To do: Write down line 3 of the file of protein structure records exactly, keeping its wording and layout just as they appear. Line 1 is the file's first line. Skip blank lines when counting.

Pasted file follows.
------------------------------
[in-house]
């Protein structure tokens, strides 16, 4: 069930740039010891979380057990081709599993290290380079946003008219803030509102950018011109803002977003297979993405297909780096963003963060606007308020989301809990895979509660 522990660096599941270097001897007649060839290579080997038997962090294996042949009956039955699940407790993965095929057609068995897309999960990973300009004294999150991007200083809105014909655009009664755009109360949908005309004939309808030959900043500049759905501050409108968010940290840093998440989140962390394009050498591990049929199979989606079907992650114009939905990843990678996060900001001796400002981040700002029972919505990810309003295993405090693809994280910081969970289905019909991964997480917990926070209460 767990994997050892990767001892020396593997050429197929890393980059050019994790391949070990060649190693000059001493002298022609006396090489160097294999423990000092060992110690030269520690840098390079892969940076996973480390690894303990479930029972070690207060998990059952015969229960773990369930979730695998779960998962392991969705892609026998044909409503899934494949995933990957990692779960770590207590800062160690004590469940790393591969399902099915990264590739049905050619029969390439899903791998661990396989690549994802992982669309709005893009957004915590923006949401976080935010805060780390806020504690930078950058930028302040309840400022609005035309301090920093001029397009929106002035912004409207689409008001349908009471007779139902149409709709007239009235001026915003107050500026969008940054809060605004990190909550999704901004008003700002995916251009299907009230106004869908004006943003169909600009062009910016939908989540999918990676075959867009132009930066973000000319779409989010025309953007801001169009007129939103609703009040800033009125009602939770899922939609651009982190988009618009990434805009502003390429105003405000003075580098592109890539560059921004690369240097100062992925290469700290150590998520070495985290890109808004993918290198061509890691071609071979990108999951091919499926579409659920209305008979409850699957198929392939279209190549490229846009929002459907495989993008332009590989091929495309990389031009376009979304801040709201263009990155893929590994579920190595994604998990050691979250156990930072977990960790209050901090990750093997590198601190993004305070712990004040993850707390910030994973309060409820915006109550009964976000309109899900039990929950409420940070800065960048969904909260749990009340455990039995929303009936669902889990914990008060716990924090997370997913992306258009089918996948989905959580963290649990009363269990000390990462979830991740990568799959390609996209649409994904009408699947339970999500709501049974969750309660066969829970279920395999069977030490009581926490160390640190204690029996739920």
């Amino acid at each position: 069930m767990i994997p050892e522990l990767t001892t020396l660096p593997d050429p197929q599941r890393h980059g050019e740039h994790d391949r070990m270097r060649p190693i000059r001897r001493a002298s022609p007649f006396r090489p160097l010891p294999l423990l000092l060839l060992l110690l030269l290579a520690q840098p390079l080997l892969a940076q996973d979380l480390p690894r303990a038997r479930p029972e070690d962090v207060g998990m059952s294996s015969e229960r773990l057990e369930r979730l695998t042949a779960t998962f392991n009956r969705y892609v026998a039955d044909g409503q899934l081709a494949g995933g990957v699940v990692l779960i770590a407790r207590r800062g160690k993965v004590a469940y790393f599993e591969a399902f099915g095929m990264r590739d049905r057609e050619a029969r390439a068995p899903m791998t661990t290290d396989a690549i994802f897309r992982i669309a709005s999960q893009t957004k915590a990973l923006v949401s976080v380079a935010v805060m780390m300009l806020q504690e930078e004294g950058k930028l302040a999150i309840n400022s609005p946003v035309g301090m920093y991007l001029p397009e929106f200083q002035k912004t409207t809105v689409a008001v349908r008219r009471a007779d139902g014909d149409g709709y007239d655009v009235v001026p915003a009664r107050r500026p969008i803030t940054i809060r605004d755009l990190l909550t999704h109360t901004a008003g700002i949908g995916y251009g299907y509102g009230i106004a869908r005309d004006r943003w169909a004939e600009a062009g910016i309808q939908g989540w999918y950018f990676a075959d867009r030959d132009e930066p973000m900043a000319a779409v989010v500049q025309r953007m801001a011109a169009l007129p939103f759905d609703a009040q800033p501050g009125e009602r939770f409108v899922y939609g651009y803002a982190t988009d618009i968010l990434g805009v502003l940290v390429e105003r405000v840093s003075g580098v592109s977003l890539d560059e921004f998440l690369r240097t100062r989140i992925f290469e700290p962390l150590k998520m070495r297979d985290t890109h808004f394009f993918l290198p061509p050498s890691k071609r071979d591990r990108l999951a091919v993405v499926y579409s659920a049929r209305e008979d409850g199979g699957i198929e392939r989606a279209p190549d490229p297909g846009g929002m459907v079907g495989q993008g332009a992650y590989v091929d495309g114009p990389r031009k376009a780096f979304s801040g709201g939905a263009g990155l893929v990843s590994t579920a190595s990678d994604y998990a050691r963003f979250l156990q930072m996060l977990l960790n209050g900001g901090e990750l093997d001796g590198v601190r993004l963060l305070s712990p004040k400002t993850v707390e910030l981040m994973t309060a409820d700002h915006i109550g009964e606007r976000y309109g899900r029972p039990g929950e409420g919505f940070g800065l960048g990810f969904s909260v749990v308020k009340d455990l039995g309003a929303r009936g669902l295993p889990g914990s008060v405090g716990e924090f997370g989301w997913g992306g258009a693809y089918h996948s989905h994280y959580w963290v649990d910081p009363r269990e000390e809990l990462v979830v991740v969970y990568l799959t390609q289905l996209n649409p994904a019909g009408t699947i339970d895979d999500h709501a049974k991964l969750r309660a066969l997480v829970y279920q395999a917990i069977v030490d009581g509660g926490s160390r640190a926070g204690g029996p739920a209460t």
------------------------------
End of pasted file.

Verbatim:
């Amino acid at each position: 069930m767990i994997p050892e522990l990767t001892t020396l660096p593997d050429p197929q599941r890393h980059g050019e740039h994790d391949r070990m270097r060649p190693i000059r001897r001493a002298s022609p007649f006396r090489p160097l010891p294999l423990l000092l060839l060992l110690l030269l290579a520690q840098p390079l080997l892969a940076q996973d979380l480390p690894r303990a038997r479930p029972e070690d962090v207060g998990m059952s294996s015969e229960r773990l057990e369930r979730l695998t042949a779960t998962f392991n009956r969705y892609v026998a039955d044909g409503q899934l081709a494949g995933g990957v699940v990692l779960i770590a407790r207590r800062g160690k993965v004590a469940y790393f599993e591969a399902f099915g095929m990264r590739d049905r057609e050619a029969r390439a068995p899903m791998t661990t290290d396989a690549i994802f897309r992982i669309a709005s999960q893009t957004k915590a990973l923006v949401s976080v380079a935010v805060m780390m300009l806020q504690e930078e004294g950058k930028l302040a999150i309840n400022s609005p946003v035309g301090m920093y991007l001029p397009e929106f200083q002035k912004t409207t809105v689409a008001v349908r008219r009471a007779d139902g014909d149409g709709y007239d655009v009235v001026p915003a009664r107050r500026p969008i803030t940054i809060r605004d755009l990190l909550t999704h109360t901004a008003g700002i949908g995916y251009g299907y509102g009230i106004a869908r005309d004006r943003w169909a004939e600009a062009g910016i309808q939908g989540w999918y950018f990676a075959d867009r030959d132009e930066p973000m900043a000319a779409v989010v500049q025309r953007m801001a011109a169009l007129p939103f759905d609703a009040q800033p501050g009125e009602r939770f409108v899922y939609g651009y803002a982190t988009d618009i968010l990434g805009v502003l940290v390429e105003r405000v840093s003075g580098v592109s977003l890539d560059e921004f998440l690369r240097t100062r989140i992925f290469e700290p962390l150590k998520m070495r297979d985290t890109h808004f394009f993918l290198p061509p050498s890691k071609r071979d591990r990108l999951a091919v993405v499926y579409s659920a049929r209305e008979d409850g199979g699957i198929e392939r989606a279209p190549d490229p297909g846009g929002m459907v079907g495989q993008g332009a992650y590989v091929d495309g114009p990389r031009k376009a780096f979304s801040g709201g939905a263009g990155l893929v990843s590994t579920a190595s990678d994604y998990a050691r963003f979250l156990q930072m996060l977990l960790n209050g900001g901090e990750l093997d001796g590198v601190r993004l963060l305070s712990p004040k400002t993850v707390e910030l981040m994973t309060a409820d700002h915006i109550g009964e606007r976000y309109g899900r029972p039990g929950e409420g919505f940070g800065l960048g990810f969904s909260v749990v308020k009340d455990l039995g309003a929303r009936g669902l295993p889990g914990s008060v405090g716990e924090f997370g989301w997913g992306g258009a693809y089918h996948s989905h994280y959580w963290v649990d910081p009363r269990e000390e809990l990462v979830v991740v969970y990568l799959t390609q289905l996209n649409p994904a019909g009408t699947i339970d895979d999500h709501a049974k991964l969750r309660a066969l997480v829970y279920q395999a917990i069977v030490d009581g509660g926490s160390r640190a926070g204690g029996p739920a209460t």